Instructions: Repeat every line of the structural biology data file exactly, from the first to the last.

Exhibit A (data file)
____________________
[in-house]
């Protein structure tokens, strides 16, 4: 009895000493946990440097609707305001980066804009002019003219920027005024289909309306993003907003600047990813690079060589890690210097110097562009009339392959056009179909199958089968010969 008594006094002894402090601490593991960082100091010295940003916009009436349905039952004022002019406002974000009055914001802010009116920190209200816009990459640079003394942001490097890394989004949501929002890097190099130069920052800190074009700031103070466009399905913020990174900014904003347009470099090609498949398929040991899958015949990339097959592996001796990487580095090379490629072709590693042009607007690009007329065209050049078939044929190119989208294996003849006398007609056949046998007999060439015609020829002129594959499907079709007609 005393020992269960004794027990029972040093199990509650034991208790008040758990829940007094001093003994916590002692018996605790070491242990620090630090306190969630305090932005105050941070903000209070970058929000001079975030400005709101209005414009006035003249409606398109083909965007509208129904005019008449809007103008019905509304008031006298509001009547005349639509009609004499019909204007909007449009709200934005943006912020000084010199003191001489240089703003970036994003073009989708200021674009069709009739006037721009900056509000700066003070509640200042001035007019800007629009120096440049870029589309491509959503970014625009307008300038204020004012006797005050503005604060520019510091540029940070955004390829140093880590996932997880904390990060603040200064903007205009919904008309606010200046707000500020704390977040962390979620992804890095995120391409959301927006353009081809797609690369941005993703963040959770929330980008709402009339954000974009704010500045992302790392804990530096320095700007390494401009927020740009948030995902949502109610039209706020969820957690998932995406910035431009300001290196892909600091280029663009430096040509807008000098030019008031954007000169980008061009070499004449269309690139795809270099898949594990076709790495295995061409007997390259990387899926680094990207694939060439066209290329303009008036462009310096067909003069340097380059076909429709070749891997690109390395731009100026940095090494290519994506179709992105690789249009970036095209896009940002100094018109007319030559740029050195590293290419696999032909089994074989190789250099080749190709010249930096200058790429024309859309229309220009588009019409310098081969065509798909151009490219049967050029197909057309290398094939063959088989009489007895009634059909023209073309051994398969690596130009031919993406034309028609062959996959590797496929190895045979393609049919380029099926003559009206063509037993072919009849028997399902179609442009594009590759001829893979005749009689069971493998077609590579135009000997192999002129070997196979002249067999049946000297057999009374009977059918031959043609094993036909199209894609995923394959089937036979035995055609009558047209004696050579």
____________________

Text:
[in-house]
């Protein structure tokens, strides 16, 4: 009895000493946990440097609707305001980066804009002019003219920027005024289909309306993003907003600047990813690079060589890690210097110097562009009339392959056009179909199958089968010969 008594006094002894402090601490593991960082100091010295940003916009009436349905039952004022002019406002974000009055914001802010009116920190209200816009990459640079003394942001490097890394989004949501929002890097190099130069920052800190074009700031103070466009399905913020990174900014904003347009470099090609498949398929040991899958015949990339097959592996001796990487580095090379490629072709590693042009607007690009007329065209050049078939044929190119989208294996003849006398007609056949046998007999060439015609020829002129594959499907079709007609 005393020992269960004794027990029972040093199990509650034991208790008040758990829940007094001093003994916590002692018996605790070491242990620090630090306190969630305090932005105050941070903000209070970058929000001079975030400005709101209005414009006035003249409606398109083909965007509208129904005019008449809007103008019905509304008031006298509001009547005349639509009609004499019909204007909007449009709200934005943006912020000084010199003191001489240089703003970036994003073009989708200021674009069709009739006037721009900056509000700066003070509640200042001035007019800007629009120096440049870029589309491509959503970014625009307008300038204020004012006797005050503005604060520019510091540029940070955004390829140093880590996932997880904390990060603040200064903007205009919904008309606010200046707000500020704390977040962390979620992804890095995120391409959301927006353009081809797609690369941005993703963040959770929330980008709402009339954000974009704010500045992302790392804990530096320095700007390494401009927020740009948030995902949502109610039209706020969820957690998932995406910035431009300001290196892909600091280029663009430096040509807008000098030019008031954007000169980008061009070499004449269309690139795809270099898949594990076709790495295995061409007997390259990387899926680094990207694939060439066209290329303009008036462009310096067909003069340097380059076909429709070749891997690109390395731009100026940095090494290519994506179709992105690789249009970036095209896009940002100094018109007319030559740029050195590293290419696999032909089994074989190789250099080749190709010249930096200058790429024309859309229309220009588009019409310098081969065509798909151009490219049967050029197909057309290398094939063959088989009489007895009634059909023209073309051994398969690596130009031919993406034309028609062959996959590797496929190895045979393609049919380029099926003559009206063509037993072919009849028997399902179609442009594009590759001829893979005749009689069971493998077609590579135009000997192999002129070997196979002249067999049946000297057999009374009977059918031959043609094993036909199209894609995923394959089937036979035995055609009558047209004696050579």